First time for everything - Destination1
So, I've never done blogs before. I kinda hope someone reads this, it'd put a cheeky grin on my face if they did. *Grins!*
So I thought I'd share a piece called Destination with you guys. It's episodic, and I'm using shorter chapters than I usually do, so I reckon it's pretty good for blogging.
It's a sort of experiment - I'm trying to investigate the nature of death entirely through metaphor, but as soon as I thought of that idea I realised it might be quite depressing reading. So, I decided to make it a bit fun. Resembling Alice in Wonderland a little, I decided to incorporate the most eccentric and bizarre characters I could - all very different from each other in their own ways. I asked my friends for help in the creation of several of these characters (as a result some are more mundane than others, because not all my friends are as crazy as I am) and the end result is rather interesting.
Having ranted on about the eccentric characters involved, I'm afraid to say that none of them appear in the first blog... Yeah, sorry.
Chapter 1. The Train
Mia Turner has just died. She is sure of this fact.
She is sitting in the upper branches of a tree, gazing out over a road, and on that road are two vehicles. A red mini has veered off the road to the comparative safety of a hedge, narrowly avoiding colliding with a taxi coming the other way. The taxi, whose speed was the cause of the near collision, has thrown his steering wheel to the left, mounting the pavement with some speed and hitting several objects before eventually coming to rest at a lamppost. The driver’s face has been thrown into an airbag, but his neck is twisted strangely and Mia thinks he may be dead.
A little girl’s body is curled around the bonnet of the taxi. Her legs are broken here and there, so that they stick out at odd angles, and glass from the front window has smashed all over her. There is blood all over her torso and arms, one of which dangles lifelessly over the side mirrors, frozen into immobility by the still cold weather, though it is not long until rigor mortis starts to set in.
The child’s face is upturned, an expression of shock registered in wide green eyes, with what had been a smile still fading from her dimpled cheeks. She wears a blue dress, decorated with daisies around the bottom – embroidery by a doting grandmother.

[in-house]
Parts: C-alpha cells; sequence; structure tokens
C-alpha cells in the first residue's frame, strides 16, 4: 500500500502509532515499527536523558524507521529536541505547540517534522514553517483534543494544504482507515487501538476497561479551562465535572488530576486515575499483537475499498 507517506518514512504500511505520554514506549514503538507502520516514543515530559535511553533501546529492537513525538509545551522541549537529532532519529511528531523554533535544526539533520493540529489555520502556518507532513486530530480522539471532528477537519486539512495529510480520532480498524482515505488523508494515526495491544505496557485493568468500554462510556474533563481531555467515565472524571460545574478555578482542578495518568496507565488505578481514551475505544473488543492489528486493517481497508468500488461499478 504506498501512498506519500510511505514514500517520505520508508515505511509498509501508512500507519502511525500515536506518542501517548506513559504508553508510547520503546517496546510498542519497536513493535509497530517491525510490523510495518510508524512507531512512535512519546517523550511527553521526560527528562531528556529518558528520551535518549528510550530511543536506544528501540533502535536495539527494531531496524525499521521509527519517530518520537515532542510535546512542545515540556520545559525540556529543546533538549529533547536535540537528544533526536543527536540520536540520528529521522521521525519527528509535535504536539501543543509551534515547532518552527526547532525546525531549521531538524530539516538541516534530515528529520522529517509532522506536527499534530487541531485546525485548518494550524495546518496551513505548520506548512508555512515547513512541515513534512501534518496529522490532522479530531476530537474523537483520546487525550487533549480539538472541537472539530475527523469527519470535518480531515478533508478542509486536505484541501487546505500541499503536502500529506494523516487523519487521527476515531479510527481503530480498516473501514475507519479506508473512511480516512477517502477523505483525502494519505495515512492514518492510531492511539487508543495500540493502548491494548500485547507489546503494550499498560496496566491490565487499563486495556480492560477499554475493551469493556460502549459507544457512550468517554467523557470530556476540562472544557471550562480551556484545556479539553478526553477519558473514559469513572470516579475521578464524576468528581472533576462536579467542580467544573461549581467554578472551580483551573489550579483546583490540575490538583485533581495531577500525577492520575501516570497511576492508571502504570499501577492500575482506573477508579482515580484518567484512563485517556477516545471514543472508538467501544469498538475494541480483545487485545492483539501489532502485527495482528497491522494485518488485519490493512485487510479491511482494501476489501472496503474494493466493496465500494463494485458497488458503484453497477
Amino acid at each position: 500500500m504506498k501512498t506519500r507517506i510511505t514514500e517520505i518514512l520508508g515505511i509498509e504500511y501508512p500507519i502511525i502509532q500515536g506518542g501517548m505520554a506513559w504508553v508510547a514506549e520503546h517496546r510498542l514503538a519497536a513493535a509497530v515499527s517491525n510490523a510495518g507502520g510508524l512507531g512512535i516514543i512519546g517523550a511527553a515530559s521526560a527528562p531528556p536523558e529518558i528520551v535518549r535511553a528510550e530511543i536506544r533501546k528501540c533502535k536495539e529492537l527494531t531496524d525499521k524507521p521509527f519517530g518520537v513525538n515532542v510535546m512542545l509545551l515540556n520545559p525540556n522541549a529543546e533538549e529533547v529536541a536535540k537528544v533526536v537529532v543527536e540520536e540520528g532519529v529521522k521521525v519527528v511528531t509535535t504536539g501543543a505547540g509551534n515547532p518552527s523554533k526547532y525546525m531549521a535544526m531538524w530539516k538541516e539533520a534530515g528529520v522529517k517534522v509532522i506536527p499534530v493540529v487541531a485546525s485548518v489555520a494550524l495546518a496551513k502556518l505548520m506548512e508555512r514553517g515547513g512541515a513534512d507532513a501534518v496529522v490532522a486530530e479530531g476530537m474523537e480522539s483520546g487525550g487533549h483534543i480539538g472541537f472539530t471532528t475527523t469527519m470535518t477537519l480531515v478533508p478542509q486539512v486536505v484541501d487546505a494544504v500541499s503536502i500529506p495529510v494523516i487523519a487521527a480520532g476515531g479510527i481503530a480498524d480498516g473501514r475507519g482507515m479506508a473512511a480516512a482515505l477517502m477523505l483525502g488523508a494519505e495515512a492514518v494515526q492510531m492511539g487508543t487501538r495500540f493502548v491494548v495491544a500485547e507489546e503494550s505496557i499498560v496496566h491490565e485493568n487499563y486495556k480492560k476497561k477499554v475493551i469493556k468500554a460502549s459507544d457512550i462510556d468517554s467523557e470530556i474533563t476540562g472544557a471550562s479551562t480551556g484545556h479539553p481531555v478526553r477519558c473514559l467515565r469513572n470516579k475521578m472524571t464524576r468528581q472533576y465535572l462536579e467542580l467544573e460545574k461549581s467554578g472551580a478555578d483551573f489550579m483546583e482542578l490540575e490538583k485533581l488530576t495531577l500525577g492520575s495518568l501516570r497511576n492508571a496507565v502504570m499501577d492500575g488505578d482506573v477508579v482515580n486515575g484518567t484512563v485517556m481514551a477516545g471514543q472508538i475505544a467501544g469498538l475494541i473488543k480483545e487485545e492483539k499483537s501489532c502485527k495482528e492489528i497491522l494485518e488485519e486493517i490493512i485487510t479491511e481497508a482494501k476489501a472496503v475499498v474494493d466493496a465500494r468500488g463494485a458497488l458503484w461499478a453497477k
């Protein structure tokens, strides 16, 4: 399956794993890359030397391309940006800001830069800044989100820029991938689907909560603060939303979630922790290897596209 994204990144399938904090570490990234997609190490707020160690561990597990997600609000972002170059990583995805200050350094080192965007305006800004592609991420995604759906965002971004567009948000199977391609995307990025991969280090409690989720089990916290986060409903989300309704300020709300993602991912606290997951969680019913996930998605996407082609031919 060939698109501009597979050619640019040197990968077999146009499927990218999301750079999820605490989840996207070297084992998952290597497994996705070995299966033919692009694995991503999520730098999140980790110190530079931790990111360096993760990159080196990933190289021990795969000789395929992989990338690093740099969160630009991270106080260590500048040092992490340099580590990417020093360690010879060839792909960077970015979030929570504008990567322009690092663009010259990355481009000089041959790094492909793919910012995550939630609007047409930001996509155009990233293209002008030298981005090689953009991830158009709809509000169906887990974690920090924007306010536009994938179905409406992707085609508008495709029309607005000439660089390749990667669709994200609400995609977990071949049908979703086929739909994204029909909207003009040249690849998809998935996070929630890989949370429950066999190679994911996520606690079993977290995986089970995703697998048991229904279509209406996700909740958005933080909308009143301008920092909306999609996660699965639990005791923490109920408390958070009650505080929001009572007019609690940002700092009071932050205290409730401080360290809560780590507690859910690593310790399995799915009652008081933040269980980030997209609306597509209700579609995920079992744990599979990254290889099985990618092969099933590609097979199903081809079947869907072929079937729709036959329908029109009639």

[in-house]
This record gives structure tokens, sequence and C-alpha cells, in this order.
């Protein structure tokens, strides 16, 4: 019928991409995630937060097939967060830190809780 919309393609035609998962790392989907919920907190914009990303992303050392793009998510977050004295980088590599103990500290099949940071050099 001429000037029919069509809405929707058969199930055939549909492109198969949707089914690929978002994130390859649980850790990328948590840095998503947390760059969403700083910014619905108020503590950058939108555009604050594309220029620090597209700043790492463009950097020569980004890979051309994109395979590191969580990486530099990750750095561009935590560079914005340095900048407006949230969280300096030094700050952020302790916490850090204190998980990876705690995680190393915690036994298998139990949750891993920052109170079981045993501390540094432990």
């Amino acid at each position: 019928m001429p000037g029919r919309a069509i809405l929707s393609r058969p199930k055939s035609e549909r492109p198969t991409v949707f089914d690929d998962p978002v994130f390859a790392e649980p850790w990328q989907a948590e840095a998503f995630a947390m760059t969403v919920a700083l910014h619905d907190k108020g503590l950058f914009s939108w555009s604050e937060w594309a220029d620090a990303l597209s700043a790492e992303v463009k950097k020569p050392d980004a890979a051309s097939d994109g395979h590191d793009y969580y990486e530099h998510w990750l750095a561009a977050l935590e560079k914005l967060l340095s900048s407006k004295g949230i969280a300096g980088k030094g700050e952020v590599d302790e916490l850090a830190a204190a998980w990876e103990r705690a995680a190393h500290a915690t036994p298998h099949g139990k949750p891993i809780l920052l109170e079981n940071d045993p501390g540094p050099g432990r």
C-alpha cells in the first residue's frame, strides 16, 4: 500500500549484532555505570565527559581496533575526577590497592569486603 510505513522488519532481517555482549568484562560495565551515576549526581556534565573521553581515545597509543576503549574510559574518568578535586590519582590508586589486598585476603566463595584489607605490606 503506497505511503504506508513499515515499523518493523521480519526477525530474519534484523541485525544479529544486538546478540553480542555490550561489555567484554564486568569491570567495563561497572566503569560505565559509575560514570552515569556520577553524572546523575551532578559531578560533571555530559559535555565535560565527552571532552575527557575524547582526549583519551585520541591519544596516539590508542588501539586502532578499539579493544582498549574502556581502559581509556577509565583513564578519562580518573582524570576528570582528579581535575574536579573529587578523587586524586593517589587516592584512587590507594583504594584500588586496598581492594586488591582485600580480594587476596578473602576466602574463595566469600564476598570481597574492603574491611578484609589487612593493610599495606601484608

Yes, Mia realises; she is dead. Her body is down below her, where she remembers being hit, though she doesn’t remember how she got here. And why is she here? She has a vague feeling that she is waiting, but if so, what is she waiting for?
While she waits absent-mindedly for the answer to the question to occur to her, she dangles her translucent legs off the edge of the branch she is resting on and hums a tune. Nobody below looks up, and she wonders if they can hear her for a moment. But in the films, she theorises, dead people are scarcely seen by people like panicky women driving minis and paramedics swarming out of their vans, because those people are so focussed on life… they don’t know that it’s too late. And even if they could see her, it wouldn’t achieve much.
A distant rushing sound fills Mia’s earlobes, the sound of a train approaching. It’s a sound she recognises because her father has always treated her exactly like her older brother, and this includes watching hour-long documentaries about trains. Mia has always liked trains, but looking at them on a television set has never had much of a thrill to it. What she loves is to ride on one for hours, enjoying the rhythm of the tracks rattling the carriage from side to side and making her teeth chatter if she grits them tight together. She wonders if there is a train coming for a few moments, before considering the fact that there are no railway lines near her house and she has never seen a train go past when staying with her mother. This thought surprises her, but nonetheless she looks around to search for any sort of train.
On the ground there is no sign of a train or even a railway line, but when she looks to her right she sees an old-fashioned steam train descending from the clouds, which are dense and grey. Impossible though it seems, it is heading straight for her treetop rest stop, chugging slower as it pulls in to the branch she is sitting on.
The train is painted matt black all over, and choking black steam shoots out of the top of the engine with alarming suddenness. The windows too are dark, and they are tiny things, with sliding wooden frames that look old, but not worn out. The noise of the hydraulic “chugga-chugga” slows down as it approaches, and eventually stops altogether as the brakes are nosily applied and the train screeches to a halt.
A door opens, and Mia feels an odd tugging within her, a strange desire to get on this train and never look back, but she hesitates a little as she stands and reaches for the doorway. She glances down to the scene below her, which is now being controlled by a ginger moustached man, perhaps the chief paramedic, who is barking out orders with lightning precision.
She gazes at this for a few seconds, then back at the train. There is something unearthly about it, almost as though it inhabits a separate dimension, but now, so does she. She belongs on the train, and she knows it. One step later, she stands in a tiny compartment – some sort of space between carriages, staring obsessively at the conductor.
She knows it’s rude to stare, but she can’t help herself.
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